What is fermentation?

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  1. Fermentation
  2. Fermentation
  3. Types of Fermentation
  4. The wine
  5. Microorganisms
  6. Fermented foods
  7. History
  8. Uses of fermentation
  9. Nutrients in Fermentation
  10. Curiosities
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Fermentation is a natural process that occurs in certain compounds or elements from the action of different actors and that could be simplified as an incomplete oxidation process.

What is fermentation

Fermentation is the process that occurs in some foods such as bread, alcoholic beverages, yogurt, etc., and that has as a main agent the yeast or different chemical compounds that supply its action.

To find the origins of the concept of fermentation, we have to go back to the Latin word fermentatĭo.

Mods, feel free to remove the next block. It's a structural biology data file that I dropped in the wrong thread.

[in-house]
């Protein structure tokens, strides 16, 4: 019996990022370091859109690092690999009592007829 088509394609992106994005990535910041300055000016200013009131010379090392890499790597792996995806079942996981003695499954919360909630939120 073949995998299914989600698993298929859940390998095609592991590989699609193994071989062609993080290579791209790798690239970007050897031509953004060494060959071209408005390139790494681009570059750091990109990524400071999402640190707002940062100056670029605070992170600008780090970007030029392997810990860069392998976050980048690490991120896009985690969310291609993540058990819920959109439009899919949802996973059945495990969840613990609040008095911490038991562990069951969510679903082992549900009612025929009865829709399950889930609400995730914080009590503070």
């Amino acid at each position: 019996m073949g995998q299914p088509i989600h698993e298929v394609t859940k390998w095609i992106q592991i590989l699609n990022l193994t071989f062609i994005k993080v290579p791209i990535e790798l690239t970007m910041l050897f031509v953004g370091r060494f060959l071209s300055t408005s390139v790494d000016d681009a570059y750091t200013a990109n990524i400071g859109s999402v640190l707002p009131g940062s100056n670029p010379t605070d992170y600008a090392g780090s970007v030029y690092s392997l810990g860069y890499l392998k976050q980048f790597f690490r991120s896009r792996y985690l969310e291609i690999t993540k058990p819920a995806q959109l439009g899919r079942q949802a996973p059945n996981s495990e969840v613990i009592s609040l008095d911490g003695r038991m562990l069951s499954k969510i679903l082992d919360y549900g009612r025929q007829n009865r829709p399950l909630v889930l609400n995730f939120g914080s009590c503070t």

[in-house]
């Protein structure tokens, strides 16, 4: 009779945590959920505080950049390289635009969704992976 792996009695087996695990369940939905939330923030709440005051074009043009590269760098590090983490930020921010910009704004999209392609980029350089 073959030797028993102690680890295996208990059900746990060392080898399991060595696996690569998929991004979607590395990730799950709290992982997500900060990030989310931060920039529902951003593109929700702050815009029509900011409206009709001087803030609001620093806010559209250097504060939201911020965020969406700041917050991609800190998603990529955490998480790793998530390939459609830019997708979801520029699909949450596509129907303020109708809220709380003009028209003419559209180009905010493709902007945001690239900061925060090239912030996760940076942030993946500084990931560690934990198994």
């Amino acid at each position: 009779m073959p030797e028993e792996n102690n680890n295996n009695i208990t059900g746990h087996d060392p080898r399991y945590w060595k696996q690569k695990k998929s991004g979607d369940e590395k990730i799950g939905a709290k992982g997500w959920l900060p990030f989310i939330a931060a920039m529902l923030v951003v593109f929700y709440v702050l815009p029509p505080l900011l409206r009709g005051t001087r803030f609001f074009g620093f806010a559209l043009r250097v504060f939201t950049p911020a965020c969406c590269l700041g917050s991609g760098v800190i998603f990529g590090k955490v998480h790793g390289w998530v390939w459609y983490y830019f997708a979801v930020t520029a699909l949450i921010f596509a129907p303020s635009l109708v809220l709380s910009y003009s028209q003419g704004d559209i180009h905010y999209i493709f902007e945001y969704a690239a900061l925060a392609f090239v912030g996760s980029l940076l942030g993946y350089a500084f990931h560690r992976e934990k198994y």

The term is associated with the verb ferment that, depending on the context, can be a metabolic process to achieve the degradation of a substance, or the action of being disturbed or moved.


Fermentation implies an anaerobic process characteristic of catabolism (a part of the metabolism) that results in the conformation of an organic compound. It is said that this procedure is anaerobic since it does not require oxygen.

It is important to establish that this process was discovered by the French chemist Louis Pasteur (1822 - 1895), also known for having made important advances in the field of chemistry and microbiology such as pasteurization or the germinal theory of what they are. infectious diseases.

When the fermentation takes place, the resulting compound obtains energy despite the lack of oxygen (this is why the process is qualified as anaerobic). Bread, wine, and beer are some of the products of daily consumption that are created from fermentation.

Yeast is a key player in the development of fermentation.

This denomination is granted to unicellular fungi that, through fermentation, manage to decompose carbohydrates, sugars, and other substances to generate various compounds.